DogWalk Zero Day Exploit Explained

In August, Microsoft released a patch for a severe security vulnerability which has been dubbed DogWalk. This exploit previously (as long as you’ve updated your system recently) allowed malicious actors to take advantage of the Microsoft Windows Support Diagnostic Tool (MSDT) and use it to deploy nefarious software.

This article will explore the background behind this vulnerability, the risks associated with it, and how to stay safe.

Cybersecurity risks

What is a Zero Day Exploit?

The phrase ‘Zero Day Exploits’ refers to recently discovered vulnerabilities which hackers can use to their advantage. Because these exploits are new, there may not yet be a patch or update available to fix them, leaving a large number of users at risk.

The DogWalk vulnerability is somewhat unusual for a zero day in that it was first detected way back in early 2020 by the security researcher Imre Rad, but Microsoft dismissed it as not posing a significant cybersecurity risk. This turned out to be a mistake, and DogWalk was ultimately used to perpetrate cyber attacks.

Zero days exploits are commonly sold or traded on the dark web, allowing hackers and cybercriminals to gain access to otherwise protected systems.

How Did the DogWalk Zero Day Vulnerability Work?

The DogWalk exploit, or CVE-2022-34713 as it is known in the technical community, required users to open an infected .diagcab file. Once opened, the file allowed attackers to use remote code execution to add malicious executables to the Windows startup folder.

The next time the system was restarted these executables would silently go into action, downloading additional payloads of malware.

Some high severity zero day exploits let attackers gain access to computers without the user ever downloading or clicking on a file. DogWalk, thankfully, required user interaction in order to deploy, making it harder for attackers to successfully infiltrate systems where the users were practicing good cyber hygiene.

Why is it such a big deal that it was patched?

Zero day exploits are serious security threats because they allow attackers to take advantage of security flaws within the system. Normally, modern operating systems are reasonably well hardened against attacks, keeping their crucial system components walled off from malicious access.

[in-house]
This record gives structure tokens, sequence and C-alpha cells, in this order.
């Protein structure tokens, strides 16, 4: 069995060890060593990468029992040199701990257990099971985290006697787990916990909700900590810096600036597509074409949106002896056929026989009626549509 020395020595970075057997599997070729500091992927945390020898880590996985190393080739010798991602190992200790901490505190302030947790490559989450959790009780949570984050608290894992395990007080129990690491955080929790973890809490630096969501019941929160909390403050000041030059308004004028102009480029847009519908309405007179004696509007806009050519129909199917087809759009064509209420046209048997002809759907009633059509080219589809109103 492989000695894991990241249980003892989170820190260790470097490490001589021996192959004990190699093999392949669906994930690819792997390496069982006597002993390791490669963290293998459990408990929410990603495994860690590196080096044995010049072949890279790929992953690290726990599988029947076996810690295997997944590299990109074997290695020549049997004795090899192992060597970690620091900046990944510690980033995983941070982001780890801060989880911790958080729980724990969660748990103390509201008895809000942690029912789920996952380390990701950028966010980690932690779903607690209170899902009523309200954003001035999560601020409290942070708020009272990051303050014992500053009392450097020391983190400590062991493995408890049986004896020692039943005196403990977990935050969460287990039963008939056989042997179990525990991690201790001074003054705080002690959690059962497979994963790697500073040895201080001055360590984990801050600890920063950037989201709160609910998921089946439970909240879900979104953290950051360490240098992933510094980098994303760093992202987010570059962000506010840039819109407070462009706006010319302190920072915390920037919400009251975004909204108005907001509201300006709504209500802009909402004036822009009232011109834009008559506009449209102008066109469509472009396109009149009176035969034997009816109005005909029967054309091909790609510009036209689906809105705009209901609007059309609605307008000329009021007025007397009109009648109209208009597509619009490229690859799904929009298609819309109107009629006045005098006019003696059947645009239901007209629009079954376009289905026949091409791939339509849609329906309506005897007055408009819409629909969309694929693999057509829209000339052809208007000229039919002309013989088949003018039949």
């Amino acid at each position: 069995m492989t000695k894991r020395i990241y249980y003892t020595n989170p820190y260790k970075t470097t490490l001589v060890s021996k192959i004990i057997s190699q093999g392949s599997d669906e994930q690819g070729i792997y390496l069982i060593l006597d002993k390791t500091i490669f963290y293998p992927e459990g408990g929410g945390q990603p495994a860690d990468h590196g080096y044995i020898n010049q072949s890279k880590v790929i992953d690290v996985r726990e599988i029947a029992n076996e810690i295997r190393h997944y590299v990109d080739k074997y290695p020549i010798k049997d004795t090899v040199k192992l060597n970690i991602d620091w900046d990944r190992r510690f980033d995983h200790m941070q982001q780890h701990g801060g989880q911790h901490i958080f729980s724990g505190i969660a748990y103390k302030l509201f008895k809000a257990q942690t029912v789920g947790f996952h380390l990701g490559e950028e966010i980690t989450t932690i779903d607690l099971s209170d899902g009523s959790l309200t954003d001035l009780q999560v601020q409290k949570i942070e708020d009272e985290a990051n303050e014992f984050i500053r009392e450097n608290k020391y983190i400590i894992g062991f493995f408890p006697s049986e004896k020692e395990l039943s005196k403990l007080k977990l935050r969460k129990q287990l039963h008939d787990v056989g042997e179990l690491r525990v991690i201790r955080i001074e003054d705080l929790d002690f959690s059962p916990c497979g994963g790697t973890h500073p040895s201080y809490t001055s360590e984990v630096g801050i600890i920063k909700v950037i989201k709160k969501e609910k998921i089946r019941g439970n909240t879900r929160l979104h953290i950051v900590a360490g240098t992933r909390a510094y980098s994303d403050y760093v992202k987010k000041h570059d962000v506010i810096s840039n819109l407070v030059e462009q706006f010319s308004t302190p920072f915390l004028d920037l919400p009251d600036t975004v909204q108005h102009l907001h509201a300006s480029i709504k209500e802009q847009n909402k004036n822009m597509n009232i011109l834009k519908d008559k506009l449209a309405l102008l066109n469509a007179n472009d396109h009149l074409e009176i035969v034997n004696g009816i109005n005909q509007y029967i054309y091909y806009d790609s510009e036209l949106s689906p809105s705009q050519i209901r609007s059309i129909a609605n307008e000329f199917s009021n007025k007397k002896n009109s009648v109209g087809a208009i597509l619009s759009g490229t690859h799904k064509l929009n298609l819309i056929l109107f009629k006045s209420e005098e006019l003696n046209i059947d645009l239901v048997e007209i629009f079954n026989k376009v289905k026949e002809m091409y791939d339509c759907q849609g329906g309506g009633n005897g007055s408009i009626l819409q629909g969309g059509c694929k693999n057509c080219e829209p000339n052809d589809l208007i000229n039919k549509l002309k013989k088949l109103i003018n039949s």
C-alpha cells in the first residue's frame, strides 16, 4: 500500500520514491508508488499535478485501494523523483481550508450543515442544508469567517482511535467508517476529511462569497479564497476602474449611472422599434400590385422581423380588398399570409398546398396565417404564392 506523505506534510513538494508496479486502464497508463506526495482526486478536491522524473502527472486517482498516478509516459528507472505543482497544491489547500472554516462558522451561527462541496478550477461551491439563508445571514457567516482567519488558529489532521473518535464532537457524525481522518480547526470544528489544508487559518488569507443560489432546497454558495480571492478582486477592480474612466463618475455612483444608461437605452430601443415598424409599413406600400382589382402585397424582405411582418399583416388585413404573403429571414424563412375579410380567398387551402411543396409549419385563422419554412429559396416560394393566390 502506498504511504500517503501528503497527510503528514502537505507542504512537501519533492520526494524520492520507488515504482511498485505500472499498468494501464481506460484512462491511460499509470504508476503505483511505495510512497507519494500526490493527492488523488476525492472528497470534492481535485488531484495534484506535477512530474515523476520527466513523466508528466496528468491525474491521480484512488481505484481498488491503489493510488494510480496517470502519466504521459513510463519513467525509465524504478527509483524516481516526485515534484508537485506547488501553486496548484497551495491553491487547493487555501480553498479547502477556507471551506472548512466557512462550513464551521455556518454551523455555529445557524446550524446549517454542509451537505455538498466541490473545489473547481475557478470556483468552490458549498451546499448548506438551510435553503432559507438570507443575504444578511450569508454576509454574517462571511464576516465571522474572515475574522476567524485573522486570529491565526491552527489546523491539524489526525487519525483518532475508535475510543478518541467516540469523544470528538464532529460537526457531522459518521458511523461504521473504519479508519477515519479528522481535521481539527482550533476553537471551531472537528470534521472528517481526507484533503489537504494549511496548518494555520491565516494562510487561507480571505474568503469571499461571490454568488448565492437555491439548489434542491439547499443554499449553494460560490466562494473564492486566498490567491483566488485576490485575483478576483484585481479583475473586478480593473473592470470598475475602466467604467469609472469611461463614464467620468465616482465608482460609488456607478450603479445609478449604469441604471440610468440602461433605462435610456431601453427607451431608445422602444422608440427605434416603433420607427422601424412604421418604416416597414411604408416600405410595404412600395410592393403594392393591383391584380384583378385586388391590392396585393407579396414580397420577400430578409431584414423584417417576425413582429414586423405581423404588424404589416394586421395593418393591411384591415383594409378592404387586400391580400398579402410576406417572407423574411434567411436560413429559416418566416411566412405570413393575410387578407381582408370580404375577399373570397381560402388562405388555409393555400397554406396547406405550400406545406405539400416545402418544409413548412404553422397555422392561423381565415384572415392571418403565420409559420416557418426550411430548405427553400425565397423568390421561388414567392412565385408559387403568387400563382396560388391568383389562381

However, vulnerabilities like DogWalk completely bypass these protective measures and expose users to ransomware and phishing attacks.

The DogWalk zero day exploit ultimately was returned to the spotlight and given the attention it needed after another exploit, Follina or CVE-2022-30190, was detected in June 2022. Follina exploited a remote code execution vulnerability and operated on similar principles to DogWalk – again taking advantage of the Microsoft Support Diagnostic Tool.

The importance of Microsoft releasing a patch for DogWalk and Follina is that it resolves long-standing security issues that arguably should have been addressed earlier.

How can I tell if I’m vulnerable to this exploit?

All currently supported and unpatched Windows systems are impacted by this exploit, including Windows 11 and Windows Server 2022.

Non-Windows operating systems, like Apple and Linux are not susceptible to this particular vulnerability, although it remains important to keep your operating systems updated regardless of which ecosystem you’re running.

What do I need to do to fix the vulnerability?

The silver lining to this particular cloud is how easy it is to protect your system from it. All you need to do is allow Windows to install the most recent security updates. Microsoft patches are released at regular intervals and keep your system safe from threats, but all too often users defer the updates or disable them entirely.

In the case of DogWalk, having good digital hygiene would have protected unpatched systems: never open files from unknown sources! Unfortunately, threat actors have become more savvy in recent years and have been using convincing social engineering to get users to download and open their malicious files.


The DogWalk zero day vulnerability is a great example of why it is important to stay vigilant online and to keep your system updated. Never open files from unknown sources, and if you receive an unsolicited message that seems suspicious be extremely cautious.

In addition to updates, a robust network firewall and updated antivirus software provides risk mitigation and helps keep your small business’s systems secure.